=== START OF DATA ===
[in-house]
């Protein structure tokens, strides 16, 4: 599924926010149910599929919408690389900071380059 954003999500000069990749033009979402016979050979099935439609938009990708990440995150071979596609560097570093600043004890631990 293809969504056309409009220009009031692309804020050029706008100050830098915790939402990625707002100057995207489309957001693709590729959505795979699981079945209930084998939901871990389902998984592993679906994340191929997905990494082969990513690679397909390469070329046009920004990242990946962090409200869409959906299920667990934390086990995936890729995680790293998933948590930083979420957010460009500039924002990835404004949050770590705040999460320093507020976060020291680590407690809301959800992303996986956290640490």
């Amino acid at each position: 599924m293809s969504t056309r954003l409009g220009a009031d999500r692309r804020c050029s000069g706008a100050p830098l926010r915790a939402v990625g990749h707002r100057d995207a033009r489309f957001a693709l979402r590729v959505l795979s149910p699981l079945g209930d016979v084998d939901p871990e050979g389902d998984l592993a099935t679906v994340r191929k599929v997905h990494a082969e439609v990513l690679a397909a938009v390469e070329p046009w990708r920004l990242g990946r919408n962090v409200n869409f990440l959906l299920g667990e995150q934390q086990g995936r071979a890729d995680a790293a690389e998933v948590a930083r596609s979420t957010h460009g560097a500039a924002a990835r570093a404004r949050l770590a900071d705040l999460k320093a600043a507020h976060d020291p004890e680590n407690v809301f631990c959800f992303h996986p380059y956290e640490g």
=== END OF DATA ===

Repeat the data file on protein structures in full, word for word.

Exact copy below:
[in-house]
């Protein structure tokens, strides 16, 4: 599924926010149910599929919408690389900071380059 954003999500000069990749033009979402016979050979099935439609938009990708990440995150071979596609560097570093600043004890631990 293809969504056309409009220009009031692309804020050029706008100050830098915790939402990625707002100057995207489309957001693709590729959505795979699981079945209930084998939901871990389902998984592993679906994340191929997905990494082969990513690679397909390469070329046009920004990242990946962090409200869409959906299920667990934390086990995936890729995680790293998933948590930083979420957010460009500039924002990835404004949050770590705040999460320093507020976060020291680590407690809301959800992303996986956290640490």
């Amino acid at each position: 599924m293809s969504t056309r954003l409009g220009a009031d999500r692309r804020c050029s000069g706008a100050p830098l926010r915790a939402v990625g990749h707002r100057d995207a033009r489309f957001a693709l979402r590729v959505l795979s149910p699981l079945g209930d016979v084998d939901p871990e050979g389902d998984l592993a099935t679906v994340r191929k599929v997905h990494a082969e439609v990513l690679a397909a938009v390469e070329p046009w990708r920004l990242g990946r919408n962090v409200n869409f990440l959906l299920g667990e995150q934390q086990g995936r071979a890729d995680a790293a690389e998933v948590a930083r596609s979420t957010h460009g560097a500039a924002a990835r570093a404004r949050l770590a900071d705040l999460k320093a600043a507020h976060d020291p004890e680590n407690v809301f631990c959800f992303h996986p380059y956290e640490g």